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30.08.2017 | Miscellaneous | Ausgabe 12/2017

European Archives of Oto-Rhino-Laryngology 12/2017

Are the Epworth Sleepiness Scale and Stop-Bang model effective at predicting the severity of obstructive sleep apnoea (OSA); in particular OSA requiring treatment?

Zeitschrift:
European Archives of Oto-Rhino-Laryngology > Ausgabe 12/2017
Autoren:
Binita Panchasara, Alan J. Poots, Gary Davies
Wichtige Hinweise

Electronic supplementary material

The online version of this article (doi:10.​1007/​s00405-017-4725-2) contains supplementary material, which is available to authorized users.
A comment to this article is available at https://​doi.​org/​10.​1007/​s00405-017-4745-y.

Abstract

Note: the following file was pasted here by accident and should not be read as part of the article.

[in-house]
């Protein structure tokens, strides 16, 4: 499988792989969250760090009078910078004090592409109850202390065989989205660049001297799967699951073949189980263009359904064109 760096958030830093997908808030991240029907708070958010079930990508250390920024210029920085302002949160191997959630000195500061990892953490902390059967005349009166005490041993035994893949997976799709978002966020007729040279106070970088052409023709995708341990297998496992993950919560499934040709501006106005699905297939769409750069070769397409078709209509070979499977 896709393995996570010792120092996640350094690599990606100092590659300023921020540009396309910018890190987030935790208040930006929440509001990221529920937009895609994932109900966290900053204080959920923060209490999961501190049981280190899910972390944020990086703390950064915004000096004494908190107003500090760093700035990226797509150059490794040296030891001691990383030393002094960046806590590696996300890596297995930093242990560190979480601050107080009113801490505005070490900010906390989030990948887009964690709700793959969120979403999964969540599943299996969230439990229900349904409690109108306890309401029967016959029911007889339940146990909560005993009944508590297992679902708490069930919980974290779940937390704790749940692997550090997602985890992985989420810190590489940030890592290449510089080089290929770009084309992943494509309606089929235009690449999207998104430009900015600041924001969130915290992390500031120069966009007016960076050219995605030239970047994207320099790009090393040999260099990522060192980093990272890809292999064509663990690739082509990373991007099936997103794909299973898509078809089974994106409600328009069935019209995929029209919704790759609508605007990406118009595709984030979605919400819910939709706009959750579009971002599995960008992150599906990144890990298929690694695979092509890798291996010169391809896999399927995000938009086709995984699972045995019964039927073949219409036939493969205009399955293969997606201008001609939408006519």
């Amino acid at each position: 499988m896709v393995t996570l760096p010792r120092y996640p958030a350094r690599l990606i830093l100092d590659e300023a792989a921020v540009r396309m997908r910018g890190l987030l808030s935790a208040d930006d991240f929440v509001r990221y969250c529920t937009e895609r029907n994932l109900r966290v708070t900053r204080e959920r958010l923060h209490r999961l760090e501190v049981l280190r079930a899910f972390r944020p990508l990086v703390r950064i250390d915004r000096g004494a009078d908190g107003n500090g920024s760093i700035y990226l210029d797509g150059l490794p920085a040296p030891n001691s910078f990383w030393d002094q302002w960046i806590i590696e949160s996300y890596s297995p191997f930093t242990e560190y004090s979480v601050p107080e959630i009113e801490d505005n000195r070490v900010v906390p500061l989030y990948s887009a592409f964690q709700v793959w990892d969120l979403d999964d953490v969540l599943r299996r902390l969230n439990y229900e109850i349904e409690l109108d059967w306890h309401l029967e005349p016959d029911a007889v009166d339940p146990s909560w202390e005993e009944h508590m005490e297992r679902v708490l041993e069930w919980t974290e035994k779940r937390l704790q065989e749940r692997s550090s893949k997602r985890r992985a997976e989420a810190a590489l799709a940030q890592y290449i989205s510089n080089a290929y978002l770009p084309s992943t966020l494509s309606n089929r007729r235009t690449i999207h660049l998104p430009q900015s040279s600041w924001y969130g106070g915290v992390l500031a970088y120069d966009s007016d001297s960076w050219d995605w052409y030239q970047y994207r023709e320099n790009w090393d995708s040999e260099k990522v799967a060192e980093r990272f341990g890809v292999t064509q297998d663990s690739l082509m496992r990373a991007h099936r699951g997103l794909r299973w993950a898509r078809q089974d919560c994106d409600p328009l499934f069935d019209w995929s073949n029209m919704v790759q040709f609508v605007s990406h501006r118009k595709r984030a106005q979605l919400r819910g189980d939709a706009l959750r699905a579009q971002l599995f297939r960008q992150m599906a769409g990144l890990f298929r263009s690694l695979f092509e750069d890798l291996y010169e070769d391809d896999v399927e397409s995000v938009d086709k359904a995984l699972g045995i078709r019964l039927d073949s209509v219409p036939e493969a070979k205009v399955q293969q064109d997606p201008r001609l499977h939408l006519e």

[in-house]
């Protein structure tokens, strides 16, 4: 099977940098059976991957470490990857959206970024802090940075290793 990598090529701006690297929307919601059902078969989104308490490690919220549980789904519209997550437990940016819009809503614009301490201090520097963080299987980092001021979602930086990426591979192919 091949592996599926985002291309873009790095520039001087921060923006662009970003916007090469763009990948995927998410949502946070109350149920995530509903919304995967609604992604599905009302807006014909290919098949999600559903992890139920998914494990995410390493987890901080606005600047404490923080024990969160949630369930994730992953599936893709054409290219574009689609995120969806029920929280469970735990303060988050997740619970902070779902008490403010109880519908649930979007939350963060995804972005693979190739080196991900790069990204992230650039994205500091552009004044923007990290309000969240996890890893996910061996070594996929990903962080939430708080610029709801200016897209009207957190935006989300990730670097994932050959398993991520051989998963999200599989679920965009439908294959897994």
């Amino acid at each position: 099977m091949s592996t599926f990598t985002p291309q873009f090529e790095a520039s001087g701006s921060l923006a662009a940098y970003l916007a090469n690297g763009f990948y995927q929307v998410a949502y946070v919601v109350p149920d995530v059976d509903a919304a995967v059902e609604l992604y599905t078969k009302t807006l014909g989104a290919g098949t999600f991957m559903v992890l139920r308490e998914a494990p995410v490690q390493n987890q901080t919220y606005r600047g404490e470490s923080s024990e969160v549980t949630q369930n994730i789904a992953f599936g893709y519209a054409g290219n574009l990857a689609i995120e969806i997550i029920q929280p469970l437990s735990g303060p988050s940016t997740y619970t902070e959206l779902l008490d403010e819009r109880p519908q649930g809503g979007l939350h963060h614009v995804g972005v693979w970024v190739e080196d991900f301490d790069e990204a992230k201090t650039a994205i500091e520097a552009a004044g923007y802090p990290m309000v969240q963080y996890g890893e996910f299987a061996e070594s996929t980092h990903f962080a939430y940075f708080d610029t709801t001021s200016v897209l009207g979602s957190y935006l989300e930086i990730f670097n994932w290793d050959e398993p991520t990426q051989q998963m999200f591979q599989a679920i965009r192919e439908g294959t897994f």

Obstructive sleep apnoea (OSA) is a condition characterised by repetitive upper airway collapse during sleep. The condition carries a range of health sequelae that can prove fatal in cases with co-existing risk factors for the condition, such as obesity and hypertension. Utilisation of a high-performance screening tool for OSA is thus important. A retrospective audit using the ESS and Stop-Bang scores, alongside Apnoea–Hypopnea Index values, for patients who underwent polysomnography over 1 year. Multinomial logistic regression was used to compare the predictive abilities of ESS, SBM, and body mass index (BMI) for the patient outcome groups, “None” (No OSA), “Notreat” (OSA not requiring treatment) and “treat” (OSA requiring treatment). The influences of age, gender and BMI on outcome group were also assessed. 126 bariatric and 66 non-bariatric patients were included. Multinomial logistic regression failed to demonstrate predictive ability of ESS. A higher Stop-Bang score significantly increases the risk being in the “treat” group. In addition, male gender, greater age and a higher BMI each individually increase the risk of OSA requiring treatment. Stop-Bang failed to demonstrate predictive significance when age and gender were controlled for. ESS is not an appropriate screening tool for OSA. Stop-Bang, however, remains a useful screening tool, with the ability to detect patient with OSA in need of treatment. Further study may benefit the development and implementation of a concise and more specific screening tool that considers high evidence-based risk factors for OSA, including male gender, greater age and raised BMI.

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